Amazon Reveals 10 States With Most Digital Entrepreneurs
Fox Business (7/9, Conklin) reported Amazon announced Thursday “the top 10 states with the most digital entrepreneurs based on the number of small- and medium-sized businesses (SMBs) selling in Amazon’s online stores.” The company “revealed the top 10 states with the most SMBs selling in Amazon’s stores per capita, as well as the top 10 states with the fastest-growing number of SMBs selling in Amazon’s stores per capita.” Iowa topped both categories. Amazon Head of Small Business Empowerment Keri Cusick said in a statement, “Iowa is home to thousands of small and medium-sized businesses selling in Amazon’s stores, and we’re working hard to support their growth despite the global pandemic.” As CEO of an Iowa-based business, Blake Anderson “said Amazon has helped his store reach more customers than his team could have on their own, and it has helped his business ‘continue to grow more than 90 percent year-over-year.’”
CEO Offers Advice To Small Business Owners Struggling During Pandemic
Forbes (7/2, Catmull) highlighted several key pieces of wisdom offered by Voya Retirement and Employee Benefits CEO Charles Nelson that small business owners “can consider using to get you through your own business challenges” such as the ongoing coronavirus outbreak. According to the article, Nelson’s mantras for helping him through this time are “not all storms come to disrupt our lives, some are opportunities to clear our path.” Nelson also found industrialist Henry Ford’s mantra that said, “When everything seems to be going against you, remember that the airplane takes off against the wind, not with it” to be helpful.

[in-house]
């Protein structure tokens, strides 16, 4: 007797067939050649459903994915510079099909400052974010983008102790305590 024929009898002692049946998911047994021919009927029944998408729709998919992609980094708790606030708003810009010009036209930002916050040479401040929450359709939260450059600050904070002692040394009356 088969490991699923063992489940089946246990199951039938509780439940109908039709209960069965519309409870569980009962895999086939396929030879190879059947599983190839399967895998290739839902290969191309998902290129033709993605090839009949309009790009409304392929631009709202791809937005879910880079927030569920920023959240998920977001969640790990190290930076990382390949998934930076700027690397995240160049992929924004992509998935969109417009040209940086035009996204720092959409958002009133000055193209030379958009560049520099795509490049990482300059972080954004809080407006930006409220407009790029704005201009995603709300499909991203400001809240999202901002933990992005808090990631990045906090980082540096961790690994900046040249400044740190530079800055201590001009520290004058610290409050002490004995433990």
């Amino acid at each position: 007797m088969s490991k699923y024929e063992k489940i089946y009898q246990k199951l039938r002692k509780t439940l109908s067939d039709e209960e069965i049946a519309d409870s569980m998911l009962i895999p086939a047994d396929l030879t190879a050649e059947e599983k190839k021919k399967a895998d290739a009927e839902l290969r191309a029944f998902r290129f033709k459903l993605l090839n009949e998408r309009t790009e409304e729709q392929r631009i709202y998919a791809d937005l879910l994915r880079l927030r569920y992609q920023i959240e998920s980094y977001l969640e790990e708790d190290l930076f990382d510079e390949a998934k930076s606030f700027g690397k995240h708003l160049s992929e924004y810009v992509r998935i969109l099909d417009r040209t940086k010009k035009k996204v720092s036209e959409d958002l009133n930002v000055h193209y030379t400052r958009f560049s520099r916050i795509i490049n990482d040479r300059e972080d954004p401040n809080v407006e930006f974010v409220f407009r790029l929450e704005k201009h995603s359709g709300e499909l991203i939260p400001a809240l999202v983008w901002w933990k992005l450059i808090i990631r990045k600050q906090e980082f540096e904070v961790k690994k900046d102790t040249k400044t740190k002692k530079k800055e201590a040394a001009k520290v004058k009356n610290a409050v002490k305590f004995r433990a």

Weekly Jobless Claims Rise To 1.434M As Senators Remain Divided On Extending Benefit (08/04/2020)
CNBC (7/30, Imbert) said on its website that the Labor Department reported Thursday that “the number of Americans who filed new claims for unemployment benefits last week totaled 1.434 million,” making it “the 19th straight week in which initial claims totaled at least 1 million and the second consecutive week in which initial claims rose after declining for 15 straight weeks.” Continuing claims, that is “those receiving unemployment benefits for at least two straight weeks,” increased “by 867,000 to 17.018 million for the week ending July 18.” Bloomberg (7/30, Rockeman) said “the jump in continuing claims was concentrated in California and Texas, which reported a combined increase of about 576,000 on an unadjusted basis,” while Florida “showed a decline of about 122,000.”
More Than 1.3M Applied For Unemployment Benefits Last Week
The AP (7/9, Rugaber) reported, “More than 1.3 million Americans applied for unemployment benefits last week, a historically high pace that shows that many employers are still laying people off.” The AP adds that what it calls “the persistently elevated level of layoffs” are happening “as a spike in virus cases has forced six states to reverse their move to reopen businesses.” The six states, it adds, “make up one-third of the US economy.” Still, the AP reports the number “fell from 1.4 million in the previous week,” and those “receiving jobless benefits dropped 700,000 to 18 million” which “suggests that some companies are continuing to rehire workers.” So far, the AP says, “the economy has regained only about one-third of the jobs that vanished in March and April.” Reuters (7/9, Mutikani) says the number of applicants “dropped to a near four-month low last week, but a record 32.9 million people were collecting unemployment checks in the third week of June, supporting expectations the labor market would take years to recover from the COVID-19 pandemic.”